Marlins All-Star RF Giancarlo Stanton struck in the head by top pick Jose Fernandez during sim game, leaves to have x-rays on neck
JUPITER -- Marlins All-Star right fielder Giancarlo Stanton, struck in the back of his batting helmet on a fastball by top prospect Jose Fernandez during a simulated game Wednesday afternoon at the team's spring training complex, believes he will be fine but had x-rays performed on his neck for precautionary reasons after practice.
Those results, manager Mike Redmond said, are expected Thursday. But Redmond said he's anticipating everything will be fine.
"I wasn't dizzy or nothing. I saw a little grayness, fuzziness on the outside of my eyes but it's subsiding now," said Stanton, who had an ice pack wrapped around his neck when he spoke to reporters in the clubhouse. "It hit me first and the helmet decided to come in after the impact."
Stanton said he was struck "right in the bottom of the head, high neck area."
"I'm numb [right now] because there is ice on it," Stanton said. "But we'll see in a little bit."
Asked if he fears he may miss significant time, Stanton said: "No. Hopefully, not. But I would say no."
Stanton didn't fall to the ground when he was struck by the pitch, but staggered backward for a moment. He then gathered himself and scooped up his helmet on the way to the dugout. Moments later assistant athletic trainer Mike Kozak opted to take Stanton back to the team clubhouse via golf cart by for further evaluation. Although appearing a bit woozy, Stanton still signed autographs for a few children as he walked over to get into the cart.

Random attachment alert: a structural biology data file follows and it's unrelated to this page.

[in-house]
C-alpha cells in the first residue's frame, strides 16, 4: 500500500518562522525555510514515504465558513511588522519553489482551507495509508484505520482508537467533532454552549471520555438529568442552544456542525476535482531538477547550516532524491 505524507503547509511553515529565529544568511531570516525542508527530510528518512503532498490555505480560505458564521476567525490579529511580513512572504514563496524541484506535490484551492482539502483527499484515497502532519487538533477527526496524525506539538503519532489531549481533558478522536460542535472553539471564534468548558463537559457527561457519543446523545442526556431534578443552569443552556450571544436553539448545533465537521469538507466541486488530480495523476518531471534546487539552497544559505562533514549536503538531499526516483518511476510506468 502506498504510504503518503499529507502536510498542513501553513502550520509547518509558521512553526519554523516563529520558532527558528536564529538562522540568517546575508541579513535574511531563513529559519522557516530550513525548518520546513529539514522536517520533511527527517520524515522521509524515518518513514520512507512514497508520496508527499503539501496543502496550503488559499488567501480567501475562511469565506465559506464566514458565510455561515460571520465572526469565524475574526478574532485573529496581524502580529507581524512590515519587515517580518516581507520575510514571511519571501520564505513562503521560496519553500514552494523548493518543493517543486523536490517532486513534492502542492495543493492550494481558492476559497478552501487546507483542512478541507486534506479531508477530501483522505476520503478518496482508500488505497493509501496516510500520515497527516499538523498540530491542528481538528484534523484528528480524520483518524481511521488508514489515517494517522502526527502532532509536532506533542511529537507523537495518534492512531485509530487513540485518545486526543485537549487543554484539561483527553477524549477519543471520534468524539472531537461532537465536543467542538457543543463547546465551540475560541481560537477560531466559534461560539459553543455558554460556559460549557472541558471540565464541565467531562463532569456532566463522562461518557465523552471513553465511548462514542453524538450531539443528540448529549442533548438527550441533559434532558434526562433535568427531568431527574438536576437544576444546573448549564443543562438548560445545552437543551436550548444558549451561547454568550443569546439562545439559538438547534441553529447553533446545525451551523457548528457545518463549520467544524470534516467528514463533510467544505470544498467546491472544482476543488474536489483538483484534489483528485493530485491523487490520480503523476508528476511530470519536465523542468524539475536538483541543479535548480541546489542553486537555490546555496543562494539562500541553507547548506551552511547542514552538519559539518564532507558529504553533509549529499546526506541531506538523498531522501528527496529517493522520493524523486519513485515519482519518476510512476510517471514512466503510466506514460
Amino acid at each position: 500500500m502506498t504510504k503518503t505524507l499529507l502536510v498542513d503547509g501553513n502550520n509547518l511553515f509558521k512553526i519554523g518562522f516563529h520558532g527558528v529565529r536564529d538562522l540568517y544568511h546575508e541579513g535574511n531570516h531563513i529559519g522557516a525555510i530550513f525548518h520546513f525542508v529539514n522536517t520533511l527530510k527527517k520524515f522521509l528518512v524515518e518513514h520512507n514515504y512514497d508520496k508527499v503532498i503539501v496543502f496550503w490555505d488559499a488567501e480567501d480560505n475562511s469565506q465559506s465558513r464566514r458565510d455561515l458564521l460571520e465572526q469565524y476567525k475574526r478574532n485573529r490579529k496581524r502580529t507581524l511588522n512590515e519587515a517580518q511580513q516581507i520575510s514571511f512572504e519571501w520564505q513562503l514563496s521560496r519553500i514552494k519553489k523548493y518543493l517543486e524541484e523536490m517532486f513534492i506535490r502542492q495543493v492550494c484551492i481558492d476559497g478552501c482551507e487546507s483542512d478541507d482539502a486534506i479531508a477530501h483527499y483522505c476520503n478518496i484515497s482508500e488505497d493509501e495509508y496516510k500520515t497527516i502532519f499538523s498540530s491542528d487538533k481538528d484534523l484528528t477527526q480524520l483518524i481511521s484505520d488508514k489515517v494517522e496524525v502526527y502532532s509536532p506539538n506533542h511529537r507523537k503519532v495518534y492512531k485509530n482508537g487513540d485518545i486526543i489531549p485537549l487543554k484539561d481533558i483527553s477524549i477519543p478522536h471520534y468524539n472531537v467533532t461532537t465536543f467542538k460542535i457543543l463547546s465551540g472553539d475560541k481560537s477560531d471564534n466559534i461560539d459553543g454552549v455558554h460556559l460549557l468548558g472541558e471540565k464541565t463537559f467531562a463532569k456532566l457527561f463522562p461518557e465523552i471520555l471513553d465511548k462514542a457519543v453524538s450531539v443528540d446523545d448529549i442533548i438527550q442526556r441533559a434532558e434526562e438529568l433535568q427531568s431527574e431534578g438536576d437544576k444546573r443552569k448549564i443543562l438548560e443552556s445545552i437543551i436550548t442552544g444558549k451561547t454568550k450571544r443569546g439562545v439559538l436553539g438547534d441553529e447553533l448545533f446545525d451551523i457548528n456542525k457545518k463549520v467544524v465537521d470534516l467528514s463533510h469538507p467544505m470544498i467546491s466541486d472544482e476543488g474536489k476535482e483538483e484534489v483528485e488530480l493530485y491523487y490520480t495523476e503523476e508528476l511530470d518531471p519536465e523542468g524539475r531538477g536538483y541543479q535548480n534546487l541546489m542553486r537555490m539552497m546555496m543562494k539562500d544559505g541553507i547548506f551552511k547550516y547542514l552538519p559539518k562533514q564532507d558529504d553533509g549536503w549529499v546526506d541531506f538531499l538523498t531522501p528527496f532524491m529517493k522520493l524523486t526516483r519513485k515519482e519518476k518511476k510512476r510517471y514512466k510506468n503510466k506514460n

Fernandez, the Marlins' first round pick of 2011, was visibly shaken after the incident.
After retiring the first three batters he faced on groundouts, Stanton stepped into the batter's box on Field 4 to face Fernandez. The first pitch Fernandez unleashed struck Stanton in the back of the head, knocking his helmet off and sending it rolling to the backstop. Redmond said Fernandez stayed in and retired the next batter he faced before leaving the field
Fernandez said it was a hard fastball that plunked Stanton.
"I know it was over 95 [miles per hour]. I know it was," Fernandez said. "It's a scary moment. When I let it go, I felt I didn't have control over it coming out of my hand. It could have gone to the other side. It went to the wrong side. I feel very bad about it.
"Normally, I've got a lot of control and I throw a lot of strikes."
Fernandez, who pointed out he hit just two batters with pitches last season in 146 innings, jogged into the clubhouse shortly after Stanton was carted off. Stanton acknowledged Fernandez apologized as soon as he walked into the clubhouse.
"Right when I came in, I talked with him," Fernandez said. "When I asked him how he's doing, he laughed. He said he is fine. I told him, 'I'm sorry. You know, nobody is trying to hit anybody. Same team and everything.' He just laughed, said, 'Bro, it's baseball. It happens.'"
Stanton obviously tried to make Fernandez feel better about the situation.